Ne5532 op amp peak detector

Discussion in 'Analog & Mixed-Signal Design' started by seayaker, Jul 9, 2018.

  1. seayaker

    Thread Starter Active Member

    Jan 27, 2009
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    I need to build a peak detector circuit for a piezo drum pad. I've tried a dozen or so of these schematics and can't get any to work. The piezo puts out about 2 volts max, I just need to amplify the signal enough to compensate for the diode loss. 1.png
     
  2. dl324

    AAC Fanatic!

    Mar 30, 2015
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    That's the classical circuit. Just make sure C is low leakage and temperature stable.
     
  3. crutschow

    Expert

    Mar 14, 2008
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    You need a bleed resistor across the capacitor, otherwise the output will stay indefinitely at the peak voltage or drift to one of the rails.
    How long do you want the circuit to hold the peak value?
     
    Last edited: Jul 9, 2018
  4. seayaker

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    Jan 27, 2009
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    I don't want it to hold the value at all. This is for a midi drum pad, so I need a circuit that will detect the peaks very quickly.
     
  5. seayaker

    Thread Starter Active Member

    Jan 27, 2009
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    can you tell me what I'm doing wrong? I have 5 volts connected to the vcc terminals and the piezo connected to v in and gnd. but I get nothing when I hit the piezo
     
  6. crutschow

    Expert

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    If you don't want to hold the peaks then you don't want a peak detector, since that's what they do.

    So what do you want the circuit to do with the peaks once it "detects" them? :confused:
     
  7. dl324

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    I suspect a problem with the common-mode input voltage range.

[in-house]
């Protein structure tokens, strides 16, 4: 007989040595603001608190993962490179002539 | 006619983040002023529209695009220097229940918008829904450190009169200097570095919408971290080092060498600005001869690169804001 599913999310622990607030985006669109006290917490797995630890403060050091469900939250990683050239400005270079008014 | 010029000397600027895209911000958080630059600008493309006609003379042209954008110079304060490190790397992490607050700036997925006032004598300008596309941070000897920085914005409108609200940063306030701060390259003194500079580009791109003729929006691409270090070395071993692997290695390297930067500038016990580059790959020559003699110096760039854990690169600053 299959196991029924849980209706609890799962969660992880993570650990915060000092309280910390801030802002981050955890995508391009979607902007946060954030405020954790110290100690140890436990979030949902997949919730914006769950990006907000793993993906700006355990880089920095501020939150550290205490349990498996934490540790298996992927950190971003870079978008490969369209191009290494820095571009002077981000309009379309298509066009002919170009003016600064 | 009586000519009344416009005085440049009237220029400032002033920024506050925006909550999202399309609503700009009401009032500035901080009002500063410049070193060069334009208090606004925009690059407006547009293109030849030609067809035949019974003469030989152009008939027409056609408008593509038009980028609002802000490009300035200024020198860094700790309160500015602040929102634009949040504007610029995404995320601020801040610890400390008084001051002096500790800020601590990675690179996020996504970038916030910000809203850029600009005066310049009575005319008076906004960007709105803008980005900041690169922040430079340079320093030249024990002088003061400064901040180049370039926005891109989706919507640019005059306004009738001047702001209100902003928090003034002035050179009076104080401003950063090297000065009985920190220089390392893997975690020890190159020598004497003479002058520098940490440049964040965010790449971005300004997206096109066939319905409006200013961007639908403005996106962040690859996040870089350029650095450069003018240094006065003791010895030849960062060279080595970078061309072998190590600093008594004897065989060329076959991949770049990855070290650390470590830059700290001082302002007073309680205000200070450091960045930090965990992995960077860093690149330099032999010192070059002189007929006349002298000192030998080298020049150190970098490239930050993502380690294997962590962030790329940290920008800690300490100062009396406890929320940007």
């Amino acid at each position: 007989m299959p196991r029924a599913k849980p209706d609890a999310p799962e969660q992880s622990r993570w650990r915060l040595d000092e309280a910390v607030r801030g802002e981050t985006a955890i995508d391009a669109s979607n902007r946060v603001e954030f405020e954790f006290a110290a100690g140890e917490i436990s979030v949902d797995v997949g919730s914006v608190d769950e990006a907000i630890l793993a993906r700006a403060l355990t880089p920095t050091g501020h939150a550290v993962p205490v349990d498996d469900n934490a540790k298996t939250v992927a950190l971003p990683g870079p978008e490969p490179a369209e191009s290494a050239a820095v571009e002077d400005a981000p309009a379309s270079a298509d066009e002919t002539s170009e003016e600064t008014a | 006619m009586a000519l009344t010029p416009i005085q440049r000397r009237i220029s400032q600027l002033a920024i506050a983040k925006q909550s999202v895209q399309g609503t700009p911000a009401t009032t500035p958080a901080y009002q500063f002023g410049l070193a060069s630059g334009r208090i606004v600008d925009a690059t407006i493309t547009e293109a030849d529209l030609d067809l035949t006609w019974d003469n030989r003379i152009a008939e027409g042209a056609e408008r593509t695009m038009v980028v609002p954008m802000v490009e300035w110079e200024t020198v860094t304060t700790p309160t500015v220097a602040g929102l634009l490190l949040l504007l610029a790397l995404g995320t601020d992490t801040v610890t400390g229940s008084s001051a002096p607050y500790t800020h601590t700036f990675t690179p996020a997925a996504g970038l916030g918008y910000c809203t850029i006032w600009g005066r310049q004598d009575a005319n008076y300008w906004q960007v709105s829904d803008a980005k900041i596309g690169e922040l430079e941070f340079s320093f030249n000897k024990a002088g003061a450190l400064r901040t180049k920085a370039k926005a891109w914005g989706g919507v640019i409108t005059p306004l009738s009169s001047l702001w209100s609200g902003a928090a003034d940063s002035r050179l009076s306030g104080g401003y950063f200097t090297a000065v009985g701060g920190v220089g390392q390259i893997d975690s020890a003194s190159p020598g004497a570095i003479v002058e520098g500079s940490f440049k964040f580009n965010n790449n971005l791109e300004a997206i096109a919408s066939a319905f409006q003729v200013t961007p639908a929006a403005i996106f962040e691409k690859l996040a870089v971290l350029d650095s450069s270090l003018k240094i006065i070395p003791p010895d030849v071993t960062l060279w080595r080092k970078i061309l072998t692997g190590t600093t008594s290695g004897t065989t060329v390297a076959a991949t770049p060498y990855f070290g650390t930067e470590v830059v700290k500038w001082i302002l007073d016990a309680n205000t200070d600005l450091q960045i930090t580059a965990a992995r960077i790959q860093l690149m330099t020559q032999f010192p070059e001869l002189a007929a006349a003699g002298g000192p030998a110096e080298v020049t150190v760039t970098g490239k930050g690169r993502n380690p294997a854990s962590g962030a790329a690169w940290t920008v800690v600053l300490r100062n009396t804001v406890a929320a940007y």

upload_2018-7-9_19-53-19.png
    upload_2018-7-9_19-53-37.png

    With a supply voltage of 5V, the opamp isn't guaranteed to work. With a typical device, the sweet spot for the input would be between 2 and 3V. If you can't use a higher (and bipolar) supply, you need a different opamp.

    The circuit you're using is only good for holding the peak voltage.
     
  8. crutschow

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    And only with a DC path to ground for the hold capacitor, as I previously noted.
     
  9. seayaker

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    Jan 27, 2009
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  10. seayaker

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    Jan 27, 2009
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  11. Sensacell

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    Jun 19, 2012
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    There is no DC bias path at the opamp input either.

    A piezo looks like a capacitor, you need at least a high value resistor from input to ground to bias the input stage.
     
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  12. seayaker

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    Jan 27, 2009
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    Thanks, but could you draw the circuit? I'm not experienced with this
     
  13. crutschow